Kansas City’s reStart shelter downtown has focused intently in recent years on finding permanent housing for its homeless clients.
Until now, that has often been in older homes or apartments scattered throughout the city.
But construction is expected to begin early next year on new townhomes for the homeless at Troost Avenue and Admiral Boulevard, just two blocks from reStart. And while it’s affordable housing for people who have suffered major life setbacks, it’s being designed to resemble the high-quality, market-rate housing in Quality Hill.
“We want to make it look like good downtown housing and permanent housing where people would be proud to live there,” said Brian Collins of Dromara Development, a partner with reStart and the Kansas City Housing Authority on the project.
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The Kansas City Council recently enthusiastically approved the rezoning and development plan for the project, praising the addition of high-quality housing to the Paseo West neighborhood. Weather permitting, construction should begin in February or March and be concluded by the end of next year.
The development will be called Rose Hill Townhomes because Rose Hill was the historic name for that area of town.
It is filling a definite need, says Evie Craig, executive director of reStart, which will place the residents at Rose Hill and offer them case management, social services and financial and employment counseling at reStart’s own facility, 918 E. Ninth St.
“Housing for families was critical,” Craig said, noting that many adults with children struggle to find homes where they can pay the utilities, let alone the rent. The Rose Hill townhomes will provide 33 affordable units in two three-story buildings on the southeast corner of Admiral and Troost. The units are designed for adult couples or at least one adult with a child or children.
Collins has expertise in financing affordable housing projects and had previously forged a partnership with an affiliate of the Kansas City Housing Authority and with Kansas City architect Jim Scott. Back in 2012, that team had successfully completed the Pemberton Park apartments, focused specifically on grandparents raising their grandchildren, and was looking for a new venture.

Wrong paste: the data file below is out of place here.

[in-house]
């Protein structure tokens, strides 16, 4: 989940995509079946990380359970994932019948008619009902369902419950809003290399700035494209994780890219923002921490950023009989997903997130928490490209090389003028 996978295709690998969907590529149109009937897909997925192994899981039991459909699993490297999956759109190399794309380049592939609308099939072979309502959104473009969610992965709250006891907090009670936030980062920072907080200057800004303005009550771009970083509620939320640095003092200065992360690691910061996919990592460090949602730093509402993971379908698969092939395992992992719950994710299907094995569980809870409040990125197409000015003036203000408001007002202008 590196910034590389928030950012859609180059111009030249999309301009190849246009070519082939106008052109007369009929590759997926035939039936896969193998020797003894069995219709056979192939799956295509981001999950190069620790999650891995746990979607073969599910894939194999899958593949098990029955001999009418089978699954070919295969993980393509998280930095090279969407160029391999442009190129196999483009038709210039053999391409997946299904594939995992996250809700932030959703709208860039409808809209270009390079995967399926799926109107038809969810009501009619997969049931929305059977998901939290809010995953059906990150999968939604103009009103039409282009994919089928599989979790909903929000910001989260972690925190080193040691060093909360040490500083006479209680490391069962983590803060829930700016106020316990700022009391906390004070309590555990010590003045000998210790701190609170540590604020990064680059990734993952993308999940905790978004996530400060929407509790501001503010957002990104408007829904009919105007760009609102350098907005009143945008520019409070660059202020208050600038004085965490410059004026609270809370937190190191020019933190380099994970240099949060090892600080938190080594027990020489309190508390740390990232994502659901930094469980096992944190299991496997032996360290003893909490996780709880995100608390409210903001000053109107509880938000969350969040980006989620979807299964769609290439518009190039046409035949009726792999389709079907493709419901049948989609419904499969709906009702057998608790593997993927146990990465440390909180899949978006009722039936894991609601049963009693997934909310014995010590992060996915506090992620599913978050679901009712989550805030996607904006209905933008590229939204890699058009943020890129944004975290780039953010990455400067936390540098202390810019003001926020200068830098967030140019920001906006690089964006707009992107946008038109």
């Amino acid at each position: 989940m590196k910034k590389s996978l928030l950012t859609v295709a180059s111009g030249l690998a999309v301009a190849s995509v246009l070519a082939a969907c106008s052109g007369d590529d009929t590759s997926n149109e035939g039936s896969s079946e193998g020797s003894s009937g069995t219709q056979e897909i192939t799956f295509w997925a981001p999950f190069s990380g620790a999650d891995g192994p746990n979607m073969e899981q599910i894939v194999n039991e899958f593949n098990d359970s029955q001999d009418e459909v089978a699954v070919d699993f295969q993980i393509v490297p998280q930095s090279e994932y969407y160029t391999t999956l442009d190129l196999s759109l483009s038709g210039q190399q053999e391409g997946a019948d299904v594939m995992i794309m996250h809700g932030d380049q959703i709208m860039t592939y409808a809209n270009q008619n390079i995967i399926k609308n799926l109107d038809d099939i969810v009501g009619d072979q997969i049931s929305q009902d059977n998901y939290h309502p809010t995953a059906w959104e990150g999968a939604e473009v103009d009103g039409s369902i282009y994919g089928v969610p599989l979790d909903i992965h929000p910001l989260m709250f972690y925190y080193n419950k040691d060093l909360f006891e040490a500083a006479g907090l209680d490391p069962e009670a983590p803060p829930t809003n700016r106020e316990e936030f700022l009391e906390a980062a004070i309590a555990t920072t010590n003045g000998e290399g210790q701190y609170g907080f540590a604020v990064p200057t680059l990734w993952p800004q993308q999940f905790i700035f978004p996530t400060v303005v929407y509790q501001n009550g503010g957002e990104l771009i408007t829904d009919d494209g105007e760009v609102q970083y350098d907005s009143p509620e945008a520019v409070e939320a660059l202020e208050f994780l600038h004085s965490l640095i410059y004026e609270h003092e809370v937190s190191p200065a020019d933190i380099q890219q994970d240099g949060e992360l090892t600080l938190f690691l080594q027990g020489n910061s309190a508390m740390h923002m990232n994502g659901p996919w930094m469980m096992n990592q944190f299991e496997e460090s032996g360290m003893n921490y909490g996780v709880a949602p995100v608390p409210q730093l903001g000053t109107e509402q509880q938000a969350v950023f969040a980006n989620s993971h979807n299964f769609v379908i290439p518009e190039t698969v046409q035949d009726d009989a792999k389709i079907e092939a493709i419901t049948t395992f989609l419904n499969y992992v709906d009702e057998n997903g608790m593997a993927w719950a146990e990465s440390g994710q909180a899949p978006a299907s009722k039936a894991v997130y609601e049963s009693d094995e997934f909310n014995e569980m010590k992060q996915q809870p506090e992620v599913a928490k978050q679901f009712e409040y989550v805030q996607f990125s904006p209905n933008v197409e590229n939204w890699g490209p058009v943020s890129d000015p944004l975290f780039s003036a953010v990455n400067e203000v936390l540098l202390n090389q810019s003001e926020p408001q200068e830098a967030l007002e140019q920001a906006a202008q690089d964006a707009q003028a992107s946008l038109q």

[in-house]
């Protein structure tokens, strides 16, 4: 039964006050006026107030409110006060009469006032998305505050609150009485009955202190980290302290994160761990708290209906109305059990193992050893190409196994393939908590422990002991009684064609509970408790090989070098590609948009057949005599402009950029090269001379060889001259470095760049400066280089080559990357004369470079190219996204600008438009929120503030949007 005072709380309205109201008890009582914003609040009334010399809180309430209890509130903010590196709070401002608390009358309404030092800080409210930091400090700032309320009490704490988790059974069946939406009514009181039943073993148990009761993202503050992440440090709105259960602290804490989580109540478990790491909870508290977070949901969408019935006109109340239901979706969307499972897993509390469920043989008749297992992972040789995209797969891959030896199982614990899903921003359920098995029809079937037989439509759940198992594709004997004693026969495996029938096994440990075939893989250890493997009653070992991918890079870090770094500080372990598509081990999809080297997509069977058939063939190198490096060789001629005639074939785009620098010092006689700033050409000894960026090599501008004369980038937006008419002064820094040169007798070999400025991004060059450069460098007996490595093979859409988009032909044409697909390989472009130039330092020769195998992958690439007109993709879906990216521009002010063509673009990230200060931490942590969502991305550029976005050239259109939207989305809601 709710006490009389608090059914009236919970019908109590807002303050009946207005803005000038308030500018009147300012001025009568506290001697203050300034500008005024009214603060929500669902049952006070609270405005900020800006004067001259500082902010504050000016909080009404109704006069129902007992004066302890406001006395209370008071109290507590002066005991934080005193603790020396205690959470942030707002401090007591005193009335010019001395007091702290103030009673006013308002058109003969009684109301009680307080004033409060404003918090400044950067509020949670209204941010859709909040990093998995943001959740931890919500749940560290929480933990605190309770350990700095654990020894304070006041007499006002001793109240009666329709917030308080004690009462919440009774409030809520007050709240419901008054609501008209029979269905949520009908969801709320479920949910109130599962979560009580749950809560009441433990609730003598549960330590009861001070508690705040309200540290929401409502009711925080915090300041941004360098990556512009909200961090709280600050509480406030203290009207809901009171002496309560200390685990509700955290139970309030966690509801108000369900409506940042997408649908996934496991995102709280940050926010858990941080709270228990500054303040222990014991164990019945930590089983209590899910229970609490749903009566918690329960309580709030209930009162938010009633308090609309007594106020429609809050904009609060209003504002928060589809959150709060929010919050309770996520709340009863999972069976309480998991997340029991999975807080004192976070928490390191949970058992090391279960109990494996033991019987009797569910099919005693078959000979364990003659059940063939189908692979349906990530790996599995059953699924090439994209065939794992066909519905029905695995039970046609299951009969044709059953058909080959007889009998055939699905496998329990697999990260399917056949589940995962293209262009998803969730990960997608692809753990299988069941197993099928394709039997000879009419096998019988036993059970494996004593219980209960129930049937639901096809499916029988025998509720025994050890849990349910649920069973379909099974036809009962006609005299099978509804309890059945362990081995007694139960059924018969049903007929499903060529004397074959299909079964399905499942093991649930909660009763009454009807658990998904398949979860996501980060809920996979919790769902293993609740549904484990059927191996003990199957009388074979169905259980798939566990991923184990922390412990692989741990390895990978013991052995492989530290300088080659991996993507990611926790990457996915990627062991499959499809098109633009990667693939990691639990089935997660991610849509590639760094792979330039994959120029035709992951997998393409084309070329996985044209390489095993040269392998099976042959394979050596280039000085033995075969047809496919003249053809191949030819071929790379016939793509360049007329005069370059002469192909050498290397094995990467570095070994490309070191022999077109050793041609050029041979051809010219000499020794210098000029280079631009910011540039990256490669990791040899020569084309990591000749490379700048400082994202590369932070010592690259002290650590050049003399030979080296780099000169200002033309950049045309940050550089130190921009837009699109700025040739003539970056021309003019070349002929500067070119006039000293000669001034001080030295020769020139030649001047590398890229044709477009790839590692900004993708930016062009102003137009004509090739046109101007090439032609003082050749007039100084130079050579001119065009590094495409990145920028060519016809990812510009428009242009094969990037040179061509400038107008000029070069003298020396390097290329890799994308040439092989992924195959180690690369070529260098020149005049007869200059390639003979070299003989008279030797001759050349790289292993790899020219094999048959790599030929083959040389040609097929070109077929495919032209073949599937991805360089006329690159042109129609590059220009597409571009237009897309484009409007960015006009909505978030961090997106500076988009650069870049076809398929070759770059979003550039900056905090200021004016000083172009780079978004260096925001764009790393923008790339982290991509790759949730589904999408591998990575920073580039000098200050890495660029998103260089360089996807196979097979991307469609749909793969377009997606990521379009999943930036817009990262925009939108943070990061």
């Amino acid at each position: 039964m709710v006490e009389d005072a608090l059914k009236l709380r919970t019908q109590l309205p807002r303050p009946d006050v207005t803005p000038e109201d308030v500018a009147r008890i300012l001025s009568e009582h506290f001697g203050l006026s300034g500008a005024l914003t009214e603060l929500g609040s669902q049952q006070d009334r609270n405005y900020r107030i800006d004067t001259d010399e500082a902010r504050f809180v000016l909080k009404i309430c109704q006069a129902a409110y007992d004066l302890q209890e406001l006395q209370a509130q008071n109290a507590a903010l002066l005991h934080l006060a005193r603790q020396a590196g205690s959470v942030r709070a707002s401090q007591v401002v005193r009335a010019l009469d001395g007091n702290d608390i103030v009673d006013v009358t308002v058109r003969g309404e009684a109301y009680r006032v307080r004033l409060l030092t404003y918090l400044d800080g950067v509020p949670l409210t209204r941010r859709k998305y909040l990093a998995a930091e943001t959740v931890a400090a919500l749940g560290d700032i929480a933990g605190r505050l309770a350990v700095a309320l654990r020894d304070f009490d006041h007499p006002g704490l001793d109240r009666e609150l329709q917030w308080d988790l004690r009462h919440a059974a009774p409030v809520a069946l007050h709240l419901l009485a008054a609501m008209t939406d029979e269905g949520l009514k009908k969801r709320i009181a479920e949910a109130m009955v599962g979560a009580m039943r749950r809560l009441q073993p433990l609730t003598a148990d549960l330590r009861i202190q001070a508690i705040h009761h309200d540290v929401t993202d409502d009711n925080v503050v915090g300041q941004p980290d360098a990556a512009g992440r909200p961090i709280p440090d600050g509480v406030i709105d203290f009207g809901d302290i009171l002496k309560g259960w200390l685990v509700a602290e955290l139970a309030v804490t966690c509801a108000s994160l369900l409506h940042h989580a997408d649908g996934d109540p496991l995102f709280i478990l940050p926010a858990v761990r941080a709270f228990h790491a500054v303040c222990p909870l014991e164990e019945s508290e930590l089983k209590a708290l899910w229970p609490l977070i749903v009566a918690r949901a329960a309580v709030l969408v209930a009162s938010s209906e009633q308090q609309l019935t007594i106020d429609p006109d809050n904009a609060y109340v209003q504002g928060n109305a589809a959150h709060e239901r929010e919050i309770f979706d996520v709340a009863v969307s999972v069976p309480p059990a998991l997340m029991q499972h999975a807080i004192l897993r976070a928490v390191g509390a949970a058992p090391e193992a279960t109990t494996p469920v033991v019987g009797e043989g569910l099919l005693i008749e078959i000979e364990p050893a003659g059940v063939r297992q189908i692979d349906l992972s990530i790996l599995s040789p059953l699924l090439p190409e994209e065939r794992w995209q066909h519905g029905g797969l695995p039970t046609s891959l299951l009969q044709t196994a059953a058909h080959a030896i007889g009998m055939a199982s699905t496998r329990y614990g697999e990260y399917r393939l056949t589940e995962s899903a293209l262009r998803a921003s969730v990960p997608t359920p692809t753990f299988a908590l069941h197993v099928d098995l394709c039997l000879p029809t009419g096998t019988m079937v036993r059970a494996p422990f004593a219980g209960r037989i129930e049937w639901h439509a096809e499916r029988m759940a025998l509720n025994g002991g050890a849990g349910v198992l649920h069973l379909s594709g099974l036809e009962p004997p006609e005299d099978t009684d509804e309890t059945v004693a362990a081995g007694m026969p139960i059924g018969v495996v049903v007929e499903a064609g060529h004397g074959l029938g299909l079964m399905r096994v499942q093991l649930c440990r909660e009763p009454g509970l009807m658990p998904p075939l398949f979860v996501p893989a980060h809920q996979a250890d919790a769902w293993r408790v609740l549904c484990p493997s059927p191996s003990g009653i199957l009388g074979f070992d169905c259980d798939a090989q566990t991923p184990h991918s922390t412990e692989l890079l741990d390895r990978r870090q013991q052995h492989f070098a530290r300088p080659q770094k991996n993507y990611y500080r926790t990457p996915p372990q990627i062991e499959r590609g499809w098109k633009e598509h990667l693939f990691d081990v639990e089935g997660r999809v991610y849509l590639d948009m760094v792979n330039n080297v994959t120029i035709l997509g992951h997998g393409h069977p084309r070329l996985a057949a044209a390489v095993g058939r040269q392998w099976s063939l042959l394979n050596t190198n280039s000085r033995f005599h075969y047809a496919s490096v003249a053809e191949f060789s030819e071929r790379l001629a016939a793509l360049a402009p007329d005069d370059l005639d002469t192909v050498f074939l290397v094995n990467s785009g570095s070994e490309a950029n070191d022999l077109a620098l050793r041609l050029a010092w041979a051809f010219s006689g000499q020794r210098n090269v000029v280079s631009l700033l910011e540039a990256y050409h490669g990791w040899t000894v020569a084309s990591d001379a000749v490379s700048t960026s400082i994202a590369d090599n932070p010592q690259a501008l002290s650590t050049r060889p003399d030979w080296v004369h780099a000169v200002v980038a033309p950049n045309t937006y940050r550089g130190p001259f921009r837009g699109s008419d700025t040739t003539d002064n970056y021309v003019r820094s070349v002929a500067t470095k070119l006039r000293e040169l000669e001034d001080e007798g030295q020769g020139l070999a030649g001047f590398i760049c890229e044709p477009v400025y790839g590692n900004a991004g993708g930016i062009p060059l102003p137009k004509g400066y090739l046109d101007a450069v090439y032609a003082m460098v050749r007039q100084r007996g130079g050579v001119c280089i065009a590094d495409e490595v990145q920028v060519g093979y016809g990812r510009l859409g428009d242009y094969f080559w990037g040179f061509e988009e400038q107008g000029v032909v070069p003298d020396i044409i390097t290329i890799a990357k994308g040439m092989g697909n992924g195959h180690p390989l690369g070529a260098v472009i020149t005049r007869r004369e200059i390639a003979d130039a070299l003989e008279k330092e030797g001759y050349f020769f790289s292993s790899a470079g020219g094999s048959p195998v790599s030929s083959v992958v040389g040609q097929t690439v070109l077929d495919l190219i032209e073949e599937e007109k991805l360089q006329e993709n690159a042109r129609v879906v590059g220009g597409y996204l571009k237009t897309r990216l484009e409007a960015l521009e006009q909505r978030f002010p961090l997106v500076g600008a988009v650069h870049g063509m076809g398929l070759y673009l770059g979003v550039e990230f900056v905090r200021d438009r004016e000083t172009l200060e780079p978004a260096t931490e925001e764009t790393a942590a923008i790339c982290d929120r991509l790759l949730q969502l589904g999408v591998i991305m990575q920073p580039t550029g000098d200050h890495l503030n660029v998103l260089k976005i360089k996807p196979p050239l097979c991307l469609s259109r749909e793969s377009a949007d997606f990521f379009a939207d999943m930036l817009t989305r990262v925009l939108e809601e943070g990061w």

Just about that time, the Missouri Housing Development Commission, which provides low-income tax credits to finance affordable housing projects, was seeking to link developers more closely with social service agencies actually serving the homeless. The commission chose reStart as one of its lead referral agencies, so Collins approached Craig and they designed a project specifically for struggling families.
Tax credits were awarded this past spring to make the $7 million project a reality. It will be built on vacant land owned by Dana Gibson, a real estate developer based in the River Market.
Gibson says he had anticipated someday building market-rate housing on the site but liked Collins’ plan.
“The team they’ve got assembled to do this, and the use, I just couldn’t argue with it,” Gibson said. “It doesn’t feel like an institutional development.”
Collins said the construction with brick and stone walls will provide the same attractive design to bookend the east side of downtown as Quality Hill does west of Broadway.
“So there’s this nice urban dense housing on each side of downtown,” he said.
Craig said Scott conducted focus groups to learn about residents’ needs, and the design reflects that. It will provide a gated parking area, playground, and common patio area on the interior of the property, secluded from the street.
“The kitchen is somewhat open, so mom or dad can be preparing the meal, doing laundry and keeping an eye on the kids,” she said.
A January 2014 snapshot count of homeless people in Jackson County found the number has actually gone down considerably from earlier years, reflecting a concerted community effort to find permanent housing for the chronically homeless.
But the count still identified 135 families of at least one adult and one child — totaling 281 children and 179 people over age 18 — living in emergency shelters, transitional shelters or without shelter.
So 33 new units will make a significant dent in that need, Craig said.
Those served would be like the families already living in reStart’s transitional family housing units. They include a mother with serious health problems who can’t work full time and thus struggles to house herself and three children, and a grandmother caring for her grandson who worked for years as a school aide but then lost her position and livelihood when the job description changed.
Kansas City Housing Authority vouchers will make the rents affordable for the residents.
Housing Authority officials were pleased to serve as developers on the project and hope it will be a catalyst for more housing in the Paseo West neighborhood, said John Monroe, planning director with the Housing Authority.
Les Washington, president of the Paseo West Neighborhood Association, agreed.
“We wholeheartedly support it,” Washington said of the project.
He said representatives of the neighborhood, which extends from Admiral to Truman Road, Interstate 70 to the Paseo, were not averse to providing permanent housing for those who have been homeless.
The area is already home to a number of homeless providers, so the townhome residents will have ample access to help.
“We hope they use these services,” he said. “It gives you a sense of nourishing the community.”